Cash allocation reinstates critical training, tests operations to Combat Air Force
Combat Air Force units from multiple commands began flying again this week after many stopped flying in April of this year due to sequestration.
The restored flying hour program represents $208 million of the $1.8 billion reprogramming allocation authorized by Congress. The money reinstates critical training and test operations for the CAF fleet across the Air Force for the remainder of fiscal 2013. This impacts not just Air Combat Command units, but also CAF units assigned to U.S. Air Forces Europe and Pacific Air Forces.
For ACC, the restored flying hours will be allocated to combat aircraft and crews across the command’s operational and test units, including the Air Warfare Center’s Weapons School, Aggressors and the Thunderbirds aerial demonstration team.
While the return to the sky means a return to crucial training and development for pilots, navigators, flight crews, mission crews and maintainers, the leader of the Air Force’s CAF fleet cautions that this is the beginning of the process, not the end.
“Since April we’ve been in a precipitous decline with regard to combat readiness,” said Gen. Mike Hostage, ACC commander. “Returning to flying is an important first step, but what we have ahead of us is a measured climb to recovery.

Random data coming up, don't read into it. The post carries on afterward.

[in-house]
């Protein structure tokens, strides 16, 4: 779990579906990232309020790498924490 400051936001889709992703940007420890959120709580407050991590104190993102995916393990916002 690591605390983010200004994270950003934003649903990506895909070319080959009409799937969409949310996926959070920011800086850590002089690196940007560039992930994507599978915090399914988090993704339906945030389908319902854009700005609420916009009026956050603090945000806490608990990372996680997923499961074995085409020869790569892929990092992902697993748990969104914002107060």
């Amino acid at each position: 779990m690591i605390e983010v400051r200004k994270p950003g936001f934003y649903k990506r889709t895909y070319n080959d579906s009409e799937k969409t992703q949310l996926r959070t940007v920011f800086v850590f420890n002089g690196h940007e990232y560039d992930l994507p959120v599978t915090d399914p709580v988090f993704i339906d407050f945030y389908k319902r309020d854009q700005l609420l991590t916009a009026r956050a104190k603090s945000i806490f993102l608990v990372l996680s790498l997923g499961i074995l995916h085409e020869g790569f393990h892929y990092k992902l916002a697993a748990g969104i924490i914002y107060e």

“Our country counts on the U.S. Air Force to be there when needed — in hours or days, not weeks or months,” Hostage said.
An Airman assigned to the 341st Missile Maintenance Squadron at Malmstrom Air Force Base rescued three people from drowning in the Missouri River.
Altus Air Force Base opened an Airman resilience center for Airmen and their dependents to encourage better mental, social, physical and spiritual fitness. It has classrooms for training, an electronic gaming area, a theater and a game room.
A team of Liberian soldiers, U.S. service members and county health officials conducted a mobile medical outreach mission in Grand Cape Mount County July 1 through 4.
Pilots from the 35th Fighter Wing, stationed at Misawa Air Base, “fought” their way into Chitose airspace early in the day while performing simulated combat training with their Japanese hosts.